Trucking not simple anymore, TCA chairman tells delegates
The biggest concern of the trucking industry to today is the driver shortage, TCA Chairman Tom Kretsinger said Monday. (The Trucker: CLIFF ABBOTT)
By LYNDON FINNEY
The Trucker Staff
GRAPEVINE, Texas — Trucking isn’t as simple as it used to be, Truckload Carriers Association Chairman Tom B. Kretsinger said here Monday as he opened the first general session of the organization’s annual convention.
“There was a time when you could get a truck, take a load from A to B and collect your money,” the president and COO of American Central Transport of Liberty, Mo., said during his chairman’s address. “Now it takes a great deal of sophistication to be successful in this business.”
What’s more, the industry is dealing with critical economic issues, among them profit margins, cash flow, economic cycles, employee compensation, the driver shortage, fuel, adequate insurance coverage and inflation, he said.
“What we can charge is flat, costs are going up,” he said.
But the biggest economic concern may be the driver shortage, which can impact the number of loads a carrier can transport and increase revenue, and that’s the driver shortage.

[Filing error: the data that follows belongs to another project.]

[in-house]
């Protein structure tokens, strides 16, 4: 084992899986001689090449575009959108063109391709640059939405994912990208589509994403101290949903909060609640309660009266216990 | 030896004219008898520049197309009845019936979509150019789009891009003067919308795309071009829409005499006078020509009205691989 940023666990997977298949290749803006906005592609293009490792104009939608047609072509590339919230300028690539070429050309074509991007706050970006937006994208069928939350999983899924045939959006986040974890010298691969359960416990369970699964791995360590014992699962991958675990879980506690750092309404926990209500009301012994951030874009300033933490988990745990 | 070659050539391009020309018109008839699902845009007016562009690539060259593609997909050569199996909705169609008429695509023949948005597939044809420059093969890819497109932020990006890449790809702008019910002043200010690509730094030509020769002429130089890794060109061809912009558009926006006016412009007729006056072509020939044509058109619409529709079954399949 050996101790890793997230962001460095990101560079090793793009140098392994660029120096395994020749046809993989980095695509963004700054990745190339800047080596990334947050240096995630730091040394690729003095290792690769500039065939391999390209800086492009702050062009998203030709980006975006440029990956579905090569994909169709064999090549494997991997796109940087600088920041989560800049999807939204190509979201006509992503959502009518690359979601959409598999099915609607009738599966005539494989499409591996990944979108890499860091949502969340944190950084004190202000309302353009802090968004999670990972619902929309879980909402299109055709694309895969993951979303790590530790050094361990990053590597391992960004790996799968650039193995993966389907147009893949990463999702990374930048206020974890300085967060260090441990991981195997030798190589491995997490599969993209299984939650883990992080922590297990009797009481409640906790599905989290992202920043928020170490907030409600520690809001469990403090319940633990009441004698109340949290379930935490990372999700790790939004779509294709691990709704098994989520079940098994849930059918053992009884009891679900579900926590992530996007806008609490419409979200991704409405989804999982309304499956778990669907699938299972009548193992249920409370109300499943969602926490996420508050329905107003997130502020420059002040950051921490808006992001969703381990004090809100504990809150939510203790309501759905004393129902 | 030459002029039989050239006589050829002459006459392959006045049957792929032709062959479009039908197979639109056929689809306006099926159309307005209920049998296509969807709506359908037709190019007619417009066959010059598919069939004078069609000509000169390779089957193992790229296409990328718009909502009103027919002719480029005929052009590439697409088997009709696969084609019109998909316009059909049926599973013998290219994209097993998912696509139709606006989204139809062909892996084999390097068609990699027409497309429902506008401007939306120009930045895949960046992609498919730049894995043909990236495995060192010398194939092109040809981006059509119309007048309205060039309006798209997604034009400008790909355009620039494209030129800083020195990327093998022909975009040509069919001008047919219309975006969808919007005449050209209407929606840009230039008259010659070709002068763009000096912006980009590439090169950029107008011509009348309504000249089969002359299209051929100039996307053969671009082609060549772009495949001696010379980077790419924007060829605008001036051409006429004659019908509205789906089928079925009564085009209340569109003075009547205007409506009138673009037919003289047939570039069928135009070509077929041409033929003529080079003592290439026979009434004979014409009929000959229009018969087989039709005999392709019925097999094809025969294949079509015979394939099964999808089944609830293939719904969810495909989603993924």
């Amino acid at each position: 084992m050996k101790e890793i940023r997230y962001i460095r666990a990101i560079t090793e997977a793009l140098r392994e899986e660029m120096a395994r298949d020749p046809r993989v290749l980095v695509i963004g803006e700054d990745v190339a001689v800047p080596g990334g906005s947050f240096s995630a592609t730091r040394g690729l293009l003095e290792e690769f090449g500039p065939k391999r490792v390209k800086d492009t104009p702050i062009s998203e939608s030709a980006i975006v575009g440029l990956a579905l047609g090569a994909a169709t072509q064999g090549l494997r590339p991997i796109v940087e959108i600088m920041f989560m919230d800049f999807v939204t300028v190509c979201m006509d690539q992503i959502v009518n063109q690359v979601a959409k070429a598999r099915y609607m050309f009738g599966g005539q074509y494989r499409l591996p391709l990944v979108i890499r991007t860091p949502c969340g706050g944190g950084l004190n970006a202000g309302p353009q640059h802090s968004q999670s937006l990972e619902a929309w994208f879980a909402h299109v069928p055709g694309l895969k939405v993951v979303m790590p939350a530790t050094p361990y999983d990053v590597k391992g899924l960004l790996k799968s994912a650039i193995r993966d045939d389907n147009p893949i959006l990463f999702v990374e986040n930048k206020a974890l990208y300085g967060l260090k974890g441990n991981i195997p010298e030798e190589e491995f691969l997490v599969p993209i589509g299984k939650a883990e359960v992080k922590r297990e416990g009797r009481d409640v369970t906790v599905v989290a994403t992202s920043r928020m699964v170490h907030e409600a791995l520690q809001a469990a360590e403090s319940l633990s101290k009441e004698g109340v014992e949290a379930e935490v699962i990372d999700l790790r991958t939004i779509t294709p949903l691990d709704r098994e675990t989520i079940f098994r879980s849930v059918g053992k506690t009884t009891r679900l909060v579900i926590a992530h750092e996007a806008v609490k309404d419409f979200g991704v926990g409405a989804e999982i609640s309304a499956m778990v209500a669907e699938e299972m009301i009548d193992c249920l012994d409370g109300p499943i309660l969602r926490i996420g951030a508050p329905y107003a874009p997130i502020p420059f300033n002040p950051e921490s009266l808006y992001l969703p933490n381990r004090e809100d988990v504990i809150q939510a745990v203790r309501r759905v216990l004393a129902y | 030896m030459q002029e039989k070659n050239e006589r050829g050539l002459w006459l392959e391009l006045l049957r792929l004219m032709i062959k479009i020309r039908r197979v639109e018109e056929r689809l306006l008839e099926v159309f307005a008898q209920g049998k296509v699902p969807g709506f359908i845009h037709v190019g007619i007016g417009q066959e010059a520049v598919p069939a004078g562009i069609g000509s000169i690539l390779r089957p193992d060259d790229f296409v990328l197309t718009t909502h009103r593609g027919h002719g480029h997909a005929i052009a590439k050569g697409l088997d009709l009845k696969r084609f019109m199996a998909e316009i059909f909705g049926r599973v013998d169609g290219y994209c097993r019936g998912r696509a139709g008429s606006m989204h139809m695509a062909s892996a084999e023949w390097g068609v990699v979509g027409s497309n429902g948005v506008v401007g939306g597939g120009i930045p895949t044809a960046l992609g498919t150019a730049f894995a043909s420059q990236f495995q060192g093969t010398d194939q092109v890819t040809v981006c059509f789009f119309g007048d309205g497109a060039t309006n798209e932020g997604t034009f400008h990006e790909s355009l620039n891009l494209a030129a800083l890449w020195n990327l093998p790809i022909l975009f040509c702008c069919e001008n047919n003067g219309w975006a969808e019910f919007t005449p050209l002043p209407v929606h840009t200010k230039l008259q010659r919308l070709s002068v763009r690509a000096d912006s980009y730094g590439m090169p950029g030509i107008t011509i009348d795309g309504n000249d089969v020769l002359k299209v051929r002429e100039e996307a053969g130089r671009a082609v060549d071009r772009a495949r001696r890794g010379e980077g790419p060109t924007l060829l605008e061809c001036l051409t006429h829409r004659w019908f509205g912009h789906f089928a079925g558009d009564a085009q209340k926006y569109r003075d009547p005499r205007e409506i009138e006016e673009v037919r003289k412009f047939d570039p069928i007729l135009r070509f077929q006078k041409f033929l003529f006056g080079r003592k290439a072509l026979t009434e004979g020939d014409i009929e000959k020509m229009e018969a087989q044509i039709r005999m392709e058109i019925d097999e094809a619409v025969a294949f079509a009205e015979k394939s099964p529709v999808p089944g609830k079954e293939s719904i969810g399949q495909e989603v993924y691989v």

It’s changed the way of thinking for carriers.
“It used to be that the customer was No. 1,” he said. “Now the driver is No. 1, No.2 and No. 3,” he said. “And the customer is No. 4”
The industry is facing a shortfall of drivers the likes of which have never been seen, trucking stakeholders believe.
There’s a need for almost 100,000 new drivers a year for the next few years or else by 2022 there will be a shortage of almost 250,000 drivers, forcing shippers to look to other modes of transportation to move goods, the stakeholders believe.
In addition to the economic issues, there is regulatory overload, Kretsinger said.
“There is a regulatory saturation to the point that so many agencies are writing regulations that you can’t make a decision free of risk,” Kretsinger said. “For instance, we all want to control safety, yet we who use owner-operators fear being misclassified if we do.”
He cautioned delegates to the convention about staying on the sidelines rather than being advocates for the industry.
“If you’re not at the table, you become supper and there are a lot of hungry politicians out there,” he said. “There is a never ending stream of people who want to do things that make our business harder and productivity.”
Among them, he said, were railroads, unions, trial lawyers and environmentalists, “who drive us a little buggy.”
The convention continues through Wednesday.
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